Students in Jonathan Hannah’s Philanthropy and the Common Good class at the University of Notre Dame awarded grants totaling $78,600 to five organizations during a ceremony Tuesday (Nov. 30), National Day of Giving.
The awards were as follows:
- Youth Service Bureau (South Bend): $20,000 to pay for the stay of eight youth at the organization’s emergency shelter, which provides temporary shelter to homeless youth until they can find safe, stable housing elsewhere.
- Motels4Now (South Bend): $15,000 to pay for an in-depth research project to help determine best practices and next steps for long-term housing solutions for the homeless. Motels4Now is a housing-first program that repurposes motels as temporary supportive housing for the homeless.
- Cultivate Food Rescue (South Bend): $10,000 to support the organization’s backpack program for area schoolchildren. The program provides meals to qualifying students over the weekend, bridging the 68-hour food gap between Friday at lunch and Monday at breakfast.
- Center for Community Justice (Elkhart): $17,100 to support 20 men and 60 women to re-enter the community from incarceration. The money will be used to outfit the men and women with backpacks with necessities such as socks, gloves, toiletries, feminine products, blankets, food and train tokens and to pay for volunteer training for the organization’s Transitional Recovery Coaching Program.
- A Rosie Place for Children (South Bend): $16,500 to expand outdoor spaces and complete a sensory equipment wall that was initially funded with a grant from the 2019 Philanthropy and the Common Good class. A Rosie Place for Children provides respite care for medically fragile children and their families.
“It is such a privilege to teach our students about the importance of philanthropy in American society,” said Hannah, director of the Program on Church, State & Society at Notre Dame Law School. “I believe this class will give them a foundation to accomplish great things in their careers, and inspire them to always think about the common good and the dignity of others. I also want to thank all of the local nonprofit professionals that met with our students this semester. There are so many great people and nonprofits in the South Bend-Elkhart region.”
Offered through the Department of Political Science, the Hesburgh Program in Public Service, the Constitutional Studies minor and the Center for Citizenship and Constitutional Government, Philanthropy and the Common Good is an experiential course that offers students the opportunity to engage with local nonprofits while learning about the history and role of philanthropy in the U.S.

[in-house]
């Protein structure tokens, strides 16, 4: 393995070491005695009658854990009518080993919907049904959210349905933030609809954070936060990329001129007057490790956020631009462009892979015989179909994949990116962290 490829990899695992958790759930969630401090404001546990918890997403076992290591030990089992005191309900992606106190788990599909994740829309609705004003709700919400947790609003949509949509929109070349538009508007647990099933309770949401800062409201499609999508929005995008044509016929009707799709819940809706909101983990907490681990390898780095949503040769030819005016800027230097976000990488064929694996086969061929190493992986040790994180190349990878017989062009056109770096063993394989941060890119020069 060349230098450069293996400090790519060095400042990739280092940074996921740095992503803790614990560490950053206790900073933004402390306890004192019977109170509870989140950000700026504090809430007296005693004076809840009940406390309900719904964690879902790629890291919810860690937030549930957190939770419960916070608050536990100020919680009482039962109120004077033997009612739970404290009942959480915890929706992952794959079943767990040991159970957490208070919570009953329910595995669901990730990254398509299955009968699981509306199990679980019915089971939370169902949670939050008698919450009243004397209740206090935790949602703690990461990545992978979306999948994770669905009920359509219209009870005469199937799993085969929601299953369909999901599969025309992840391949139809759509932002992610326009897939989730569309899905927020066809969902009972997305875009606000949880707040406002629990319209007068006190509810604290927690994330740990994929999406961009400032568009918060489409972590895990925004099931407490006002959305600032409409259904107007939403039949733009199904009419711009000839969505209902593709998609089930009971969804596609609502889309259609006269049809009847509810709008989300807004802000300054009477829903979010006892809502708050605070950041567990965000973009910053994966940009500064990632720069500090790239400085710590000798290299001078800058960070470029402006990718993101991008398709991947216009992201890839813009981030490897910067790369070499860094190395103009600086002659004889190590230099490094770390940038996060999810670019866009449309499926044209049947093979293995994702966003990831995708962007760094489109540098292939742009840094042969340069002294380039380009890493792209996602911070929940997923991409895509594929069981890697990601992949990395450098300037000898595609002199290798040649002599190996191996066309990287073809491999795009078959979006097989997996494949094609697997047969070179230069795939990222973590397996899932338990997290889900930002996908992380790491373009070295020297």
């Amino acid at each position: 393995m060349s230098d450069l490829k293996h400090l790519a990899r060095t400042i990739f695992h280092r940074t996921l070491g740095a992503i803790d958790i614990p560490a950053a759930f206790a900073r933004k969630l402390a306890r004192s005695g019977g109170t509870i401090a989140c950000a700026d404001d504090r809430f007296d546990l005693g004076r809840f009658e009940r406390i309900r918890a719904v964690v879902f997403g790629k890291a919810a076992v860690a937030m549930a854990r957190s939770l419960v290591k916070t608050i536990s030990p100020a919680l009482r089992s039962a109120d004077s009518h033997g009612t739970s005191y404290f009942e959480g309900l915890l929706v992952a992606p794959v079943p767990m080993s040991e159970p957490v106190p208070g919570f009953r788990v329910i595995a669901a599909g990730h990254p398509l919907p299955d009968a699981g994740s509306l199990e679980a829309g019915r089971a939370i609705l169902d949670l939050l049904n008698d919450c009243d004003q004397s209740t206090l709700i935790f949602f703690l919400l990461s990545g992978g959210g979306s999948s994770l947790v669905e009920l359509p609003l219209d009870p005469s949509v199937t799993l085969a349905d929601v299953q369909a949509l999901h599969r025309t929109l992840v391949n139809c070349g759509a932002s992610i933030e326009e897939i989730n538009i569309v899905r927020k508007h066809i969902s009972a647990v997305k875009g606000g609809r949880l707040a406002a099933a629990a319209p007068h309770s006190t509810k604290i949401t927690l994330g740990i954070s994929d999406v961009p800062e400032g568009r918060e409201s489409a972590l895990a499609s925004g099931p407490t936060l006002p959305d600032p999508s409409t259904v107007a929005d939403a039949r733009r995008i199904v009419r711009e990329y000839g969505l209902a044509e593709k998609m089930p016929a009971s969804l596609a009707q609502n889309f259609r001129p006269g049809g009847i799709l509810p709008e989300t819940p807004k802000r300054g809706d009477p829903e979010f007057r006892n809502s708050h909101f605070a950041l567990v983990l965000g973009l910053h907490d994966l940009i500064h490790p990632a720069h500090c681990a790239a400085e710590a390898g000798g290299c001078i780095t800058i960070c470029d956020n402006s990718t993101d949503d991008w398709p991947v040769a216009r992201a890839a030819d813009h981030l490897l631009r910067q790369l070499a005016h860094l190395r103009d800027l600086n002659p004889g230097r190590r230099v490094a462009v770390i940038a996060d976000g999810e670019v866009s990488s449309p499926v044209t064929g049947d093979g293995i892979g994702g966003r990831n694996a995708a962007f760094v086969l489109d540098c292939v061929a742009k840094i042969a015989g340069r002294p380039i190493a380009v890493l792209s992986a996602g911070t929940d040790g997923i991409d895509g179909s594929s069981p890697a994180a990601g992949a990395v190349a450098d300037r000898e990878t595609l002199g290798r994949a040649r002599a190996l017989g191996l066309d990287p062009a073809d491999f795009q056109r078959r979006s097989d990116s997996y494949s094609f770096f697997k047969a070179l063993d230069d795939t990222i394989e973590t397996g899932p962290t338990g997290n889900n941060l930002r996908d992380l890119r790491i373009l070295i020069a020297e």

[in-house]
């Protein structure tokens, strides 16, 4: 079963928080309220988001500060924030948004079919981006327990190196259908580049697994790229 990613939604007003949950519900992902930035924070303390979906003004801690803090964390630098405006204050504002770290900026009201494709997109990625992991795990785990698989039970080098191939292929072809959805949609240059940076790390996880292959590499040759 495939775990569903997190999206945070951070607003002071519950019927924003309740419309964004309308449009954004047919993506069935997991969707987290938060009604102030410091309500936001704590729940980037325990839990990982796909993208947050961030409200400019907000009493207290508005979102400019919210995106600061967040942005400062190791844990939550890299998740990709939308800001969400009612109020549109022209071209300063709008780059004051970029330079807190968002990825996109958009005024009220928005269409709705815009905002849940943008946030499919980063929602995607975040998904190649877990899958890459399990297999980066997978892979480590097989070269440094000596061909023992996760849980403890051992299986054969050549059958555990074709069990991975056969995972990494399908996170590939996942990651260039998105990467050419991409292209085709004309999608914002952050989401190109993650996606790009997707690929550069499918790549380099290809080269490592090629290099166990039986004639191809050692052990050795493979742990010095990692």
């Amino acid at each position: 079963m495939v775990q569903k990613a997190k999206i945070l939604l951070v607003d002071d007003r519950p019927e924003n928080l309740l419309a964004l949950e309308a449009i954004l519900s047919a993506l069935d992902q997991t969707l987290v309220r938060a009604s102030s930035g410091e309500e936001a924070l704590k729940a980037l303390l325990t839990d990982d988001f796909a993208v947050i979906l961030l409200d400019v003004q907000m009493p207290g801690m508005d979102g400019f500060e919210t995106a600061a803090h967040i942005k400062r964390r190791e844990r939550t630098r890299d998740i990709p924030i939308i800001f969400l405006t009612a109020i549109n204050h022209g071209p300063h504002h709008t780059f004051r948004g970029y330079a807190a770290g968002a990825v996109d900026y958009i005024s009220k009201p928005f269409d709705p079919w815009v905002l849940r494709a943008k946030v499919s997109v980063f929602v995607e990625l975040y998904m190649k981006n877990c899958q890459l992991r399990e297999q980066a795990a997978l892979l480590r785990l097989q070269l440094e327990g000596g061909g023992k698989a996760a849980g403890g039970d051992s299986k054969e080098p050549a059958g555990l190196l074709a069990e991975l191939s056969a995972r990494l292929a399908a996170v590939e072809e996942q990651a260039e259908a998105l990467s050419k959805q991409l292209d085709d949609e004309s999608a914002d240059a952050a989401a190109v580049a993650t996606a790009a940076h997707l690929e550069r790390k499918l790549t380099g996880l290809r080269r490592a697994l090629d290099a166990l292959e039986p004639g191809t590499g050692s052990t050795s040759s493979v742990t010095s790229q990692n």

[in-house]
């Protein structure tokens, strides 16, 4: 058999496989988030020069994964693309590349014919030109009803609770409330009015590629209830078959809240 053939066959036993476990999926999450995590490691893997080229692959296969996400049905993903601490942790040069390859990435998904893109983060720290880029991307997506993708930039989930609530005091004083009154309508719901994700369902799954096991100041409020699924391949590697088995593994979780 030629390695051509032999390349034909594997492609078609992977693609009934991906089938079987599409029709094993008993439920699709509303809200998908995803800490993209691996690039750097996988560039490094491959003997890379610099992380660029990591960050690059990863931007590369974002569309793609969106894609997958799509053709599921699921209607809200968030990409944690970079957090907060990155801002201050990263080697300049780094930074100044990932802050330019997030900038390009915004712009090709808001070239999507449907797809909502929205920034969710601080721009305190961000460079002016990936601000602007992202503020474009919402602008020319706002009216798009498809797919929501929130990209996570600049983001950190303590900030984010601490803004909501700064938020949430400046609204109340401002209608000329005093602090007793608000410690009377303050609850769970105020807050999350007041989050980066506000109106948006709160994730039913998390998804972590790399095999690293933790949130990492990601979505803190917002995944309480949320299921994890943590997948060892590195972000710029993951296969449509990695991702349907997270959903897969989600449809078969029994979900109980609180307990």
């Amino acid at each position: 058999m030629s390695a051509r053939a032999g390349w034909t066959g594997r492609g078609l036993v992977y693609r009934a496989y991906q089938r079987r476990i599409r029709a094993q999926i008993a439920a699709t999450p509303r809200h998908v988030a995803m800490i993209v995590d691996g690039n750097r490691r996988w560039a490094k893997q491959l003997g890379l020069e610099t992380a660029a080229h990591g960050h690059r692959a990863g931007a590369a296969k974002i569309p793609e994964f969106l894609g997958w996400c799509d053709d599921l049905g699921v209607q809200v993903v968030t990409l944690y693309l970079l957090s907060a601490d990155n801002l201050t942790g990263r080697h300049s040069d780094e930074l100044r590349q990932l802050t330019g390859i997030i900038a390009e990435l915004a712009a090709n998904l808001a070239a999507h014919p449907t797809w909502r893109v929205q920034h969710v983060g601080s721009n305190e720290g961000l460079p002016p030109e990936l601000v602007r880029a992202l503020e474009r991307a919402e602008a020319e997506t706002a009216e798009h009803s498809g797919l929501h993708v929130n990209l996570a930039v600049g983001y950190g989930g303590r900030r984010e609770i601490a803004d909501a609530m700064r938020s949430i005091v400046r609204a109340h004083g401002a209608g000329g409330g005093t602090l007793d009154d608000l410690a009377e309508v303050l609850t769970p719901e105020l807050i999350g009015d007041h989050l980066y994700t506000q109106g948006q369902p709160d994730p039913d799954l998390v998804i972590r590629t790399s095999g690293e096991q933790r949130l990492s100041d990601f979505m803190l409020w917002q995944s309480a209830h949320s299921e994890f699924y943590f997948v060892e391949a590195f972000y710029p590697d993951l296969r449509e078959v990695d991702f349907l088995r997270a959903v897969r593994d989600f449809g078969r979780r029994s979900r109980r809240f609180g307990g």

Students research and visit local nonprofits, request and review funding proposals and work as a board of directors to award real money to deserving organizations in the South Bend-Elkhart area, all with support from The Philanthropy Lab, a nonprofit devoted to philanthropy education, as well as the Office of Public Affairs, the Center for Social Concerns and Notre Dame alumni and friends.
Among this year’s class, sophomore Audrey Feldman and junior Jack Cordell will travel to Dallas next year to represent Notre Dame at The Philanthropy Lab’s summer conference, where they will have the opportunity to network with other philanthropy students and advocate for additional money for one of this year’s grant recipients.
“This is probably one of the most impactful classes I think I’ll ever take,” Feldman, an economics and global affairs major and philosophy, politics and economics minor from Connecticut, said of the experience so far. “It’s done a really good job of combining the academic study of philanthropy with actually doing it.”
Cordell, a political science and philosophy major from central California, agreed, and recommended the class to others.
“Philanthropy is an area that everyone should practice at least once,” he said. “They should understand what it means to give. They should know what it means to strategically and mindfully give your money away. And in such a way that it has great impact, because that’s far more difficult than what people think it is.”
Philanthropy and the Common Good students have awarded more than $208,000 to local nonprofits since 2019. The class will be offered again next fall.
Originally published at news.nd.edu.